Skip to main content

Atto Melani in 'Imprimatur'

Imprimatur by Rita Monaldi and Francesco Sorti (2002) and translated from Italian into English by Peter Burnett (2008) features Atto Melani, a castrato singer and abbot who is a friend of the narrator's on a 17th-century Da Vinci Code-esque adventure. He was a real person – "a castrato opera singer, also employed as a diplomat and a spy," according to his Wikipedia entry – who appears in this novel as a fictional character.

The narrator knows early on that Atto is a eunuch. “I realized at that point that I had not asked the abbot whether he was a composer, an organist or a choirmaster. Fortunately, I withheld that question. His almost hairless face, unusually gentle and womanish movements, and above all his very clear voice, almost like that of a small boy who had unexpectedly attained maturity, revealed that I was in the presence of an emasculated singer.” (pp. 22-23) At one juncture, Atto sings “non ti chiedo mercĂ©” [I ask you no mercy] and “Lascia ch’io mi disperi” [Let me despair]. (p. 253)

He knows Nicolas Fouquet, who is described as “a mere bell-ringer’s son who, from his beginnings as a poor castrato, had so risen as to dispense counsel to the Sun King.” (p. 80) This does not entail that he always acts with decorum nor that he always receives respect. Atto prods Dulcibeni: “You should thank Huygens and that slobbering old Feroni if they did her the honor of ripping open her maidenhead before they threw her into the sea.” To which Dulcibeni responds: “Silence, castrato, shame of God, you who can only get your arse ripped open...That you liked plunging your cock in the shit, that I knew; but that you head was full of it too...” (p. 461)

Overall he has a strong attitude:

“Very well,” conceded Atto, reaching forward with his lantern to show the way. “It is always up to me to resolve everything.” (p. 84)

The posse includes a sidekick Ugonio who speaks like this: “To obtain more benefice than malefice, and to be more padre than parricide, I abominate the artefactor of this revolting, merdiloquent and shiteful spectacule. He is a disghastly felonable!” (p. 391) They are fixated on medications to ward off plague, such as this recipe: “four drachms of Armenian bole, terra sigillata, zedoary, camphor, tormentil, burning bush and hepatic aloes, with a scruple of saffron and cloves, and one of diagrydium, juice of savoy cabbage and cooked honey.” (p. 54)

Rita Monaldi and Francesco Sorti. Imprimatur. (2002) Translated from Italian to English by Peter Burnett (2008). Edinburgh: Polygon, 2008.

The sequel is Secretum:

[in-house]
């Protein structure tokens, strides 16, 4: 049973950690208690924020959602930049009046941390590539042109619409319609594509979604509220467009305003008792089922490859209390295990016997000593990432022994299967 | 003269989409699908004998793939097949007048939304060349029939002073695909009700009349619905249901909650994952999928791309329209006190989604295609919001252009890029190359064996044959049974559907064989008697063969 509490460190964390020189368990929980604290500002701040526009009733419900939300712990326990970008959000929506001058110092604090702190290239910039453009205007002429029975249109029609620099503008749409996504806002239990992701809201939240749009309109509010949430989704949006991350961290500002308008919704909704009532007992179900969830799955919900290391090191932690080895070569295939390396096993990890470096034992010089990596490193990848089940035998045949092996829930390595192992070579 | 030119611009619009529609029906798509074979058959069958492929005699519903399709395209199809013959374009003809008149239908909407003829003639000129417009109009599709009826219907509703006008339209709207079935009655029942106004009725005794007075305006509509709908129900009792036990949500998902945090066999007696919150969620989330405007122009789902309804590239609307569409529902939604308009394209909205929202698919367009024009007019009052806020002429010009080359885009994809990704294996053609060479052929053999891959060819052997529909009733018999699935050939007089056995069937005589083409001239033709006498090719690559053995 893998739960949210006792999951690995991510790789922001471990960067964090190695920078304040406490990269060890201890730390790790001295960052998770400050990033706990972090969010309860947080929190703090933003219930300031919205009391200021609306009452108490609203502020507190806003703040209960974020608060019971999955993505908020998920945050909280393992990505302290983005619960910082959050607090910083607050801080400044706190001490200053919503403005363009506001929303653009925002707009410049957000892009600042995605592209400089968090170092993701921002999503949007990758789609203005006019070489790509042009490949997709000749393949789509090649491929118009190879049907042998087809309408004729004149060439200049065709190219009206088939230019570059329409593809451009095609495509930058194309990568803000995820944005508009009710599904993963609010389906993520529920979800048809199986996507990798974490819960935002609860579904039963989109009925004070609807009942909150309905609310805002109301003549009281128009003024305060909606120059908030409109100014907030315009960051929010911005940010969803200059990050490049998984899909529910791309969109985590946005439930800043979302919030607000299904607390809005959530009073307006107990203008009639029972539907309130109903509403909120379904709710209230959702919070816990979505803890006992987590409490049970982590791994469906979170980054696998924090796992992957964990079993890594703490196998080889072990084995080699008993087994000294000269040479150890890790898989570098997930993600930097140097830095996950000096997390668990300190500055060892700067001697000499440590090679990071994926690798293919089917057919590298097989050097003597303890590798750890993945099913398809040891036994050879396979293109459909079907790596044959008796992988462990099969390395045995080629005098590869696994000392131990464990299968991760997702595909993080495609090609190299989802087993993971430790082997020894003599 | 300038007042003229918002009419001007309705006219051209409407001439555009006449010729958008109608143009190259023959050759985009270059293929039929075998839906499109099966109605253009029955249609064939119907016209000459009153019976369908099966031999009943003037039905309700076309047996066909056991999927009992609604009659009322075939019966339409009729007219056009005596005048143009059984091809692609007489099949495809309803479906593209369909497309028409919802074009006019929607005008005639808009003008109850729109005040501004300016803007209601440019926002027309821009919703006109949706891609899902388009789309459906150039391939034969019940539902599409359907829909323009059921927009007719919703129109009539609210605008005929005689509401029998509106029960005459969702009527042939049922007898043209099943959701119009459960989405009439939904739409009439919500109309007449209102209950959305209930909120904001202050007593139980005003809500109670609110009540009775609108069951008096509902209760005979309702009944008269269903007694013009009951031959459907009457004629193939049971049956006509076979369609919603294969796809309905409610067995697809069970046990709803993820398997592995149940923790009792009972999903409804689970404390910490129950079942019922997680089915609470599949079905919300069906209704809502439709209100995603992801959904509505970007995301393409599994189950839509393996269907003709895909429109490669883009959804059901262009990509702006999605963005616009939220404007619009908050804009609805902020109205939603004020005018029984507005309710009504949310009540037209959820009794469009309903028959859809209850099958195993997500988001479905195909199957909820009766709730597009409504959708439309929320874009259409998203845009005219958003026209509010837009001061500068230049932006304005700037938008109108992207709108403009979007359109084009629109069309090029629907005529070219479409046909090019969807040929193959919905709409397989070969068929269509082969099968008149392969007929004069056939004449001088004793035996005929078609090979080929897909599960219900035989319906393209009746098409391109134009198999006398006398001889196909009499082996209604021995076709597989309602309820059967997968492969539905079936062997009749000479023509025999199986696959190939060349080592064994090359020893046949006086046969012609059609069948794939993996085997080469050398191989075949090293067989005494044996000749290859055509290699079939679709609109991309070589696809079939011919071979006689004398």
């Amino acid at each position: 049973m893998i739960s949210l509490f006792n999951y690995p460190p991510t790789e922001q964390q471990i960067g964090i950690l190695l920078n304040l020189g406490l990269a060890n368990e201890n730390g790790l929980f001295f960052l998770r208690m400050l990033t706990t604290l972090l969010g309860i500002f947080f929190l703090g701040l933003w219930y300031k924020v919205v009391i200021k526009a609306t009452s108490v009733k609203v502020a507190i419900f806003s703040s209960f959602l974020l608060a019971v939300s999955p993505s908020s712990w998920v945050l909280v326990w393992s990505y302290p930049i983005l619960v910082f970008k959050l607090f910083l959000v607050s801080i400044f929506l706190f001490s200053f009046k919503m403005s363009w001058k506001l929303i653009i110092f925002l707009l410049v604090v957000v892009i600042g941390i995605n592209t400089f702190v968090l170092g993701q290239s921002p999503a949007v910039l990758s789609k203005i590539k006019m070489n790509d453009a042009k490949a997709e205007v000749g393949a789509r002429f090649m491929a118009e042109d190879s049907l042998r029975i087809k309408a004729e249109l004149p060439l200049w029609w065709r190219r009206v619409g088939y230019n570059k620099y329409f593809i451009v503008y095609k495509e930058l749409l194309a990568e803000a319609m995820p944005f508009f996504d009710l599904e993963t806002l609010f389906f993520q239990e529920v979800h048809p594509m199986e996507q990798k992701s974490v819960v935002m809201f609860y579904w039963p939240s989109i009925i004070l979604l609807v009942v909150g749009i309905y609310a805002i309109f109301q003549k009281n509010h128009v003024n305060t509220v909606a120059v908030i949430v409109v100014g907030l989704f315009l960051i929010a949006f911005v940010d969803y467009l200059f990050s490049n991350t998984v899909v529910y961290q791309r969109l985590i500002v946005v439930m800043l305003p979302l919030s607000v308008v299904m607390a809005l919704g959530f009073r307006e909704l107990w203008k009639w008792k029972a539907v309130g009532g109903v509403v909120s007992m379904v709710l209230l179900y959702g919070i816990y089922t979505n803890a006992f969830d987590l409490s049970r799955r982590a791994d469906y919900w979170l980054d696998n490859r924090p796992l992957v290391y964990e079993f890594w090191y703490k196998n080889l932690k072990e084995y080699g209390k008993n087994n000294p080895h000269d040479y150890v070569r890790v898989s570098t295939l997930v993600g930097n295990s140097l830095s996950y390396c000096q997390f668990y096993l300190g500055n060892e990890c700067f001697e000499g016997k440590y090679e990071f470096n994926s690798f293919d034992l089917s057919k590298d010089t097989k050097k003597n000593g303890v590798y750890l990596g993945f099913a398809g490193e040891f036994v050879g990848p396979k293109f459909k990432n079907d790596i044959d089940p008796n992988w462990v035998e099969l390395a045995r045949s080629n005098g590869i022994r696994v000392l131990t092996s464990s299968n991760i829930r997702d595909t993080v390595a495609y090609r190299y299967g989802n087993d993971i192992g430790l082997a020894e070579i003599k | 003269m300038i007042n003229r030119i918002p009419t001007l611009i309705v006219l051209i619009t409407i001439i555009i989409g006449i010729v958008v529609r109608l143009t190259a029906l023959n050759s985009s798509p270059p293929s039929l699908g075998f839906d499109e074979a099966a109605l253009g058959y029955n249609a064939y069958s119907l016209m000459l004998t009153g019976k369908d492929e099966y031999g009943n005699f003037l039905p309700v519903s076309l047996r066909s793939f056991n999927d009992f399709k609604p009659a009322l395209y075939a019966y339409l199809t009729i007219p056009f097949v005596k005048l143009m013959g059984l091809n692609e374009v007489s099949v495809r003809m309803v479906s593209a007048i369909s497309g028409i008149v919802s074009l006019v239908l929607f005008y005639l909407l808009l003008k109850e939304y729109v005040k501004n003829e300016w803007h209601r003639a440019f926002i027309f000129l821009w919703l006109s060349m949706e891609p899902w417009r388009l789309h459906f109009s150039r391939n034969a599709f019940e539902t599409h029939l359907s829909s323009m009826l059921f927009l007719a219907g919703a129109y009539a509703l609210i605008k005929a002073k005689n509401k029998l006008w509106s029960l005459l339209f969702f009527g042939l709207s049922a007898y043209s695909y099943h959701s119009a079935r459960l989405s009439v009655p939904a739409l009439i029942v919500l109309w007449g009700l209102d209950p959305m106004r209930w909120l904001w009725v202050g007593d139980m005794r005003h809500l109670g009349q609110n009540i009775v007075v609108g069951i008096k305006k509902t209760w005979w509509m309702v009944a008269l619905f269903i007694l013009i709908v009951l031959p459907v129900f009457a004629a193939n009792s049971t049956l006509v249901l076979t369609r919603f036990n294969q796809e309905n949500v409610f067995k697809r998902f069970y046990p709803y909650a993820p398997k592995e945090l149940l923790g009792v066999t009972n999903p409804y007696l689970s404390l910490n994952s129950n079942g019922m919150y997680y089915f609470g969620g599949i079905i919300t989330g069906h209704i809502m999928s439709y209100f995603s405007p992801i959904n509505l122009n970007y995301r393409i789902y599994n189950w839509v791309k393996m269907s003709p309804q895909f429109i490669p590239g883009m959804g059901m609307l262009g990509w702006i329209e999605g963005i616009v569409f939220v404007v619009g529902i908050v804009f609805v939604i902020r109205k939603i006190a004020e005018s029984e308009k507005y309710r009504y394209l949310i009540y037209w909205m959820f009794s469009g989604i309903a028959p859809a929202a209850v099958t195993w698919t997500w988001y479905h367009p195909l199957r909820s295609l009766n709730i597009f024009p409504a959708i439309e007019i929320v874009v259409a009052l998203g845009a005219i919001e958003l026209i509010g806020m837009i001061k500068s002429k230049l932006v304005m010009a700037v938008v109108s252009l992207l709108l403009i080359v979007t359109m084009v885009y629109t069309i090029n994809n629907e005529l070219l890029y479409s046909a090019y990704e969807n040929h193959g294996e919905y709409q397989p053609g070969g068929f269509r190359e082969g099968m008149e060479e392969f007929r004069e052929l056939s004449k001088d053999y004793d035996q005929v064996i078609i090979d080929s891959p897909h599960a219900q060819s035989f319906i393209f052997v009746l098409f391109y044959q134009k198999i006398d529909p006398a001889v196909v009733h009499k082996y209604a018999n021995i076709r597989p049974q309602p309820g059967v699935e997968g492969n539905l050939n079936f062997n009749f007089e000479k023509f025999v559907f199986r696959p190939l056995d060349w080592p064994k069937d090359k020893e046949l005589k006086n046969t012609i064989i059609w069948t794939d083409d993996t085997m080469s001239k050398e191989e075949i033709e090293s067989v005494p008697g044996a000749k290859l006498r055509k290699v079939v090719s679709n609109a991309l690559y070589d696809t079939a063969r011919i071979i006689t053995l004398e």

Comments

Popular posts from this blog

Castration at the Battle of Adwa (1896)

On March 1, 1896, the Battle of Adwa "cast doubt upon an unshakable certainty of the age – that sooner or later Africans would fall under the rule of Europeans." In this battle, Ethiopians beat back the invading Italians and forced them to retreat permanently. It was not until 1922 that Benito Mussolini would again initiate designs against Ethiopia; despite Ethiopia's defeat in 1936, the nation ultimately retained its independence. "Adwa opened a breach that would lead, in the aftermath of world war fifty years later, to the rollback of European rule in Africa. It was," Raymond Jonas wrote, "an event that determined the color of Africa." (p. 1) It was also significant because it upheld the power of Ethiopia's Christian monarchy that controlled an ethnically diverse nation (p. 333), a nation in which, in the late 19th century, the Christian Emperor Yohannes had tried to force Muslims to convert to Christianity. (p. 36)The Victorian English spelling…

Review of Cliff Sims' 'Team of Vipers' (2019)

After he resigned his position, Cliff Sims spent two months in Fall 2018 writing Team of Vipers: My 500 Extraordinary Days in the Trump White House. Many stories are told, some already well known to the public, some not. One buys this book, most likely, to gape at the colossal flameout spectacle that is Donald Trump, as with most things with Trump's name. Sims exposes the thoughtlessness, the chaos, the lack of empathy among his fellow insiders in the campaign and later in the White House, but he does not at all acknowledge the real consequences for ordinary Americans — there might as well be no world outside the Trump insider bubble, for all this narrative concerns itself with — and therefore falls far short of fully grappling with the ethical implications of his complicity.Previously, Sims was a journalist. "I had written tough stories, including some that helped take down a once-popular Republican governor in my home state," he says. "I had done my best to be acc…

It is not journalists' job to vet political nominees, but...?

The position of U.S. national intelligence director is open, following the resignation of Daniel Coats. John Ratcliffe withdrew his name from consideration on August 2, 2019, only five days after Trump nominated him. An article in The Guardian about why Trump picked Ratcliffe:Ratcliffe is a frequent Trump defender who fiercely questioned the former special counsel Robert Mueller during his testimony before the House Judiciary Committee hearing last week.Even as Mueller laid bare concerns that Russia was working to interfere with US elections again, Ratcliffe remained focused on the possibility that US intelligence agencies had overly relied on unverified opposition research in investigating the Trump campaign’s ties to Russia.Unfortunately for Ratcliffe, he had embellished his credentials. According to Vox: He had "frequently boasted about overseeing the arrest of 300 illegal immigrants in one day at a poultry plant in 2008," but the operation was much smaller and his role w…